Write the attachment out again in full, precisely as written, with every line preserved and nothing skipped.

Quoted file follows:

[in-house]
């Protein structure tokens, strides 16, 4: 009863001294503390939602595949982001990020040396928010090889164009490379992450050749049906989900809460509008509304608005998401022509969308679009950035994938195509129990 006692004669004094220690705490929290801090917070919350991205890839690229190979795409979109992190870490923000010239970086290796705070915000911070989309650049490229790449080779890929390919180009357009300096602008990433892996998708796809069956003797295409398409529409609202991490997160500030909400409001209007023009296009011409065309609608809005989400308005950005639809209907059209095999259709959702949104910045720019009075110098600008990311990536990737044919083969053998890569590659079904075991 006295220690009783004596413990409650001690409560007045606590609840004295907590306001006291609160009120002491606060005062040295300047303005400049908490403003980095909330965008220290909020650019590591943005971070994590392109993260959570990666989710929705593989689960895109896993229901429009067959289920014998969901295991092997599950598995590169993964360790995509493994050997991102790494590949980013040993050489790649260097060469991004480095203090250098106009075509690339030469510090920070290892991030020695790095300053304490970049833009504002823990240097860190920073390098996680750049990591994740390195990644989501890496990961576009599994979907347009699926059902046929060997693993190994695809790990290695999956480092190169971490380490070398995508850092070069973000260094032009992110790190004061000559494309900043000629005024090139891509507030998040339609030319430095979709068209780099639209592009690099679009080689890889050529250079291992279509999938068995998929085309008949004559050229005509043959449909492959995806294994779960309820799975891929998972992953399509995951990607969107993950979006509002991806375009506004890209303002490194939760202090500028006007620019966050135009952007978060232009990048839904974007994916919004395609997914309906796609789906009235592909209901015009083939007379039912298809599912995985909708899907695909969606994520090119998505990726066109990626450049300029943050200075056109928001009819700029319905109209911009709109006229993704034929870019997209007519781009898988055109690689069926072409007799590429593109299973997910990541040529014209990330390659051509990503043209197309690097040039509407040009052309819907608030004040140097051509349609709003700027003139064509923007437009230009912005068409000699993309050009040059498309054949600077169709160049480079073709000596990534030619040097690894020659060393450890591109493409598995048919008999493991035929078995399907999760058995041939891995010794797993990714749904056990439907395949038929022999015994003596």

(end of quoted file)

[in-house]
């Protein structure tokens, strides 16, 4: 009863001294503390939602595949982001990020040396928010090889164009490379992450050749049906989900809460509008509304608005998401022509969308679009950035994938195509129990 006692004669004094220690705490929290801090917070919350991205890839690229190979795409979109992190870490923000010239970086290796705070915000911070989309650049490229790449080779890929390919180009357009300096602008990433892996998708796809069956003797295409398409529409609202991490997160500030909400409001209007023009296009011409065309609608809005989400308005950005639809209907059209095999259709959702949104910045720019009075110098600008990311990536990737044919083969053998890569590659079904075991 006295220690009783004596413990409650001690409560007045606590609840004295907590306001006291609160009120002491606060005062040295300047303005400049908490403003980095909330965008220290909020650019590591943005971070994590392109993260959570990666989710929705593989689960895109896993229901429009067959289920014998969901295991092997599950598995590169993964360790995509493994050997991102790494590949980013040993050489790649260097060469991004480095203090250098106009075509690339030469510090920070290892991030020695790095300053304490970049833009504002823990240097860190920073390098996680750049990591994740390195990644989501890496990961576009599994979907347009699926059902046929060997693993190994695809790990290695999956480092190169971490380490070398995508850092070069973000260094032009992110790190004061000559494309900043000629005024090139891509507030998040339609030319430095979709068209780099639209592009690099679009080689890889050529250079291992279509999938068995998929085309008949004559050229005509043959449909492959995806294994779960309820799975891929998972992953399509995951990607969107993950979006509002991806375009506004890209303002490194939760202090500028006007620019966050135009952007978060232009990048839904974007994916919004395609997914309906796609789906009235592909209901015009083939007379039912298809599912995985909708899907695909969606994520090119998505990726066109990626450049300029943050200075056109928001009819700029319905109209911009709109006229993704034929870019997209007519781009898988055109690689069926072409007799590429593109299973997910990541040529014209990330390659051509990503043209197309690097040039509407040009052309819907608030004040140097051509349609709003700027003139064509923007437009230009912005068409000699993309050009040059498309054949600077169709160049480079073709000596990534030619040097690894020659060393450890591109493409598995048919008999493991035929078995399907999760058995041939891995010794797993990714749904056990439907395949038929022999015994003596």